What can you say that hasn’t already been said about Sir Paul McCartney? The man is a legend amongst legends, a songwriter with a near unmatched catalog of epic and timeless tunes, and a one of a kind live performer. To the sheer delight of the 45,000 in attendance for Safeco Field’s first ever-public concert on Friday night, McCartney didn’t let down the crowd’s understandably high expectations.
All photos by John Lill
Throughout the course of his almost three hour, thirty-eight song performance McCartney dazzled with a set inevitably dominated by Beatles and Wings-era tracks. The man proved to be tireless as he jumped from bass, grand piano, acoustic guitar, upright piano, and electric guitar depending upon what the arrangement called for. His voice–considered an area of concern coming into the show among some–was in fine form throughout the evening.
McCartney opened with the rarely performed live Beatles tune “Eight Days a Week,” the first of twenty such songs he would play from the Fab Four’s back catalog. For this particular tour--the Out There! tour--McCartney went one step further and prepared a number of never-performed live tracks including “Being For the Benefit of Mr. Kite” and “Lovely Rita” as well as some more obscure cuts like “Junior’s Farm” and “Another Day.” Ultimately however, what the crowd came to hear was the former Beatle belt out a number of his more celebrated recordings from that group’s deep repertoire. McCartney didn’t disappoint.
Old standbys such as “The Long and Winding Road,” “Let It Be,” “Blackbird,” “All My Loving,” and “Back in the USSR” were given their due, adding to the feeling of collective euphoria inside the building. The main set itself came to an end with the chorus of “na-na’s” that mark the extended coda of “Hey Jude” ringing throughout the stadium. When he reemerged for the encore, Sir Paul chose this particular show to bring out something truly unique.
Shortly after a sprightly take of “Day Tripper” in the first encore, McCartney stepped to the microphone and announced the arrival of three special guests for the evening. In succession Dave Grohl, Krist Novoselic, and Pat Smear –the three remaining members of Nirvana’s In Utero era lineup–made their way on stage to a deafening roar. The four men took their place behind their respective instruments and launched into the raucous number “Cut Me Some Slack” which they had recorded for the soundtrack to Grohl’s documentary Sound City.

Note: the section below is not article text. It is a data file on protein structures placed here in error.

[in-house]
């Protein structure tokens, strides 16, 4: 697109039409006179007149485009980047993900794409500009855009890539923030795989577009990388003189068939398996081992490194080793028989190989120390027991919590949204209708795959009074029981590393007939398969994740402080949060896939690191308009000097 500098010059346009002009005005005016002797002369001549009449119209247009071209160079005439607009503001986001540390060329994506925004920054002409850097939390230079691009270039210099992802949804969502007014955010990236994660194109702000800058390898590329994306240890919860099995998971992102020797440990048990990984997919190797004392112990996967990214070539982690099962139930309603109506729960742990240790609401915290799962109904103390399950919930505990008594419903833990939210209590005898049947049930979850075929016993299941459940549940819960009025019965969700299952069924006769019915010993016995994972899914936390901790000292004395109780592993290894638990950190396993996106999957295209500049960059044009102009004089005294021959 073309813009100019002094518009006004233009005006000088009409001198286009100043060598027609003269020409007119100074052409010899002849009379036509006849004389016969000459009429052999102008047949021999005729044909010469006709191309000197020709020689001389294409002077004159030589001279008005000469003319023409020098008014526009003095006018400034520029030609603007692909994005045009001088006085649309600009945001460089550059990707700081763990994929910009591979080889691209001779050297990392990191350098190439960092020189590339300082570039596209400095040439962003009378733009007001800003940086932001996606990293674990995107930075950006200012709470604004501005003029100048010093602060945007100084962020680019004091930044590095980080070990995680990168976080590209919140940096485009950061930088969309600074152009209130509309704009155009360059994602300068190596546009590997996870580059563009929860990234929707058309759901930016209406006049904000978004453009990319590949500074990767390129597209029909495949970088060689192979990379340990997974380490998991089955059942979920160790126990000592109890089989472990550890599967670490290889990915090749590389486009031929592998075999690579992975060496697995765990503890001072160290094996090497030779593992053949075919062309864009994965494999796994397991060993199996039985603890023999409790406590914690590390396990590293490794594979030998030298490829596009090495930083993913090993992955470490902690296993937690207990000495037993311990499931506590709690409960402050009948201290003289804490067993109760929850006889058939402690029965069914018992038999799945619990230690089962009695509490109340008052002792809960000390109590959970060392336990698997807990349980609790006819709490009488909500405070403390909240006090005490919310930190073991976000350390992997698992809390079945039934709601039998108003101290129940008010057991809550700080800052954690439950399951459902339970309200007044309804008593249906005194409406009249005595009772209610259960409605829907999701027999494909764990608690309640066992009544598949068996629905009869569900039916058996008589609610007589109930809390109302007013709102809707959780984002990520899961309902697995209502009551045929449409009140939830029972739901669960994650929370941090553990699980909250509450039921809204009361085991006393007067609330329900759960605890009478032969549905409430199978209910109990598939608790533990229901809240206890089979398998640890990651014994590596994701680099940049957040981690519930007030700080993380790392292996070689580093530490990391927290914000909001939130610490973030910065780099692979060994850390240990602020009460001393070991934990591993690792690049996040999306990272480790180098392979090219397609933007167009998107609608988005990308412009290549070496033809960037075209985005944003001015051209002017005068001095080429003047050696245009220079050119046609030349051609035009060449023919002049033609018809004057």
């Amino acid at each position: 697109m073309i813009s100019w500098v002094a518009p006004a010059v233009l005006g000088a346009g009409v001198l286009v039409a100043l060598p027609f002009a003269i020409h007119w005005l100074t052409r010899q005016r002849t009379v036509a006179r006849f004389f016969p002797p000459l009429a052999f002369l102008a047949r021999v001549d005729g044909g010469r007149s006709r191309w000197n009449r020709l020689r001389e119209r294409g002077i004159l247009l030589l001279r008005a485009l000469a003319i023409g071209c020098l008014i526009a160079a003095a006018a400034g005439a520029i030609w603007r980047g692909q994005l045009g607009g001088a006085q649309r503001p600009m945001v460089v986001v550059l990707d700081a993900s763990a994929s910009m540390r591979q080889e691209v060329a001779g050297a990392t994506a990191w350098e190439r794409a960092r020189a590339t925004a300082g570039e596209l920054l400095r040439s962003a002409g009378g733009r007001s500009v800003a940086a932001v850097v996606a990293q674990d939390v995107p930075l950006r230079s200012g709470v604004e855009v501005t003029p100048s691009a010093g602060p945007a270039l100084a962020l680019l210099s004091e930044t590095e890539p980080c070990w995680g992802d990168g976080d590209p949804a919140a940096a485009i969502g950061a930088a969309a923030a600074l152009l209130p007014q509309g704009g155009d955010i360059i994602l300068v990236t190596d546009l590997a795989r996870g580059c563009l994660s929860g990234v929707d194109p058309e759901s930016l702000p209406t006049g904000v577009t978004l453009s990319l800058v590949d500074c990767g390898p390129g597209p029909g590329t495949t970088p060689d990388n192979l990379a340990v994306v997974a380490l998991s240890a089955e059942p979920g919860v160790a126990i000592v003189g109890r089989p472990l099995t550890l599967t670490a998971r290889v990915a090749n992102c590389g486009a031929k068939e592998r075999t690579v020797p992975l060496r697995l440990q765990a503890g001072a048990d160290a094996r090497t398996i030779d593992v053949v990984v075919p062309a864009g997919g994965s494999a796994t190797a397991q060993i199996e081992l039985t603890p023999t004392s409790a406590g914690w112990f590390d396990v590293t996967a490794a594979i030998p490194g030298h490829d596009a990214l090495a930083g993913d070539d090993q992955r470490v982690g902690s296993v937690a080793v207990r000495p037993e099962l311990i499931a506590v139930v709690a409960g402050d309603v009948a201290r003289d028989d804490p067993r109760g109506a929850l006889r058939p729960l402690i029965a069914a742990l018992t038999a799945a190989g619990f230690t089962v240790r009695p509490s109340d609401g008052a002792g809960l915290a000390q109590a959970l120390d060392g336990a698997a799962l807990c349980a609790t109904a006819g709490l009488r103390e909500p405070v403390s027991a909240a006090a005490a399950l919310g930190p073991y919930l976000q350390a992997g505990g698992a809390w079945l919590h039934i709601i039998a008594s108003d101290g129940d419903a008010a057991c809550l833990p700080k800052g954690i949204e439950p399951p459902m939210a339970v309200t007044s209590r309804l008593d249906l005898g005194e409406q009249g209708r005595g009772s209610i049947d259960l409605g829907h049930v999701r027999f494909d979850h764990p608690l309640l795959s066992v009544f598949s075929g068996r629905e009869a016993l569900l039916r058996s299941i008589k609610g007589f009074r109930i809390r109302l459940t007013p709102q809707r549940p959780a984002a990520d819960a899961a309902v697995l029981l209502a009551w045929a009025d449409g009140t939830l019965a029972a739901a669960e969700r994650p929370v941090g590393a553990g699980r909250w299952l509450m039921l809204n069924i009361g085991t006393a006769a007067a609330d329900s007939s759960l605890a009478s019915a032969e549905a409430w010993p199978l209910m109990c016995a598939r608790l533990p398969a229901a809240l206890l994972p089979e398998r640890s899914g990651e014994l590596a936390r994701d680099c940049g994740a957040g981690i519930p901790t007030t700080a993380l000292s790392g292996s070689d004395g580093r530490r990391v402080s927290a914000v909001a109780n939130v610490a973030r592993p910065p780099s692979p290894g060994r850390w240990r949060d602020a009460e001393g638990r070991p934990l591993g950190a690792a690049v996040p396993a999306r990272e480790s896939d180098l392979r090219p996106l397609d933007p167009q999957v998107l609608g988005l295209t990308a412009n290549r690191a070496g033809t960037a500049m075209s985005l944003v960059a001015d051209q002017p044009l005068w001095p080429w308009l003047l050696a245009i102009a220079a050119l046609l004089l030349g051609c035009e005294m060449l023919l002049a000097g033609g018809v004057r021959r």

It didn’t end there. The ex-Nirvana sidemen remained on stage intermittently throughout the end of the first encore and into the second playing an amped up take of “Get Back,” a cover of the Little Richard classic “Long Tall Sally,” as well as the incendiary White Album track “Helter Skelter.” The evening drew to a close as McCartney and band along with Nirvana alum played through the venerable medley of songs that closes out the second side of Abbey Road, and culminated with a five-person, three-minute guitar solo on “The End.” It was a moment that will live on in Seattle music lore for many years to come.
A Paul McCartney show in and of itself is a spectacle. Anyone fortunate enough to see the ex-Beatle in person will inevitably experience some catharsis hearing those classic songs which have become so ingrained in our consciousness, delivered by the man who wrote them. On Friday night yet another 45,000 people came together to share in that story, and left with a story of their own.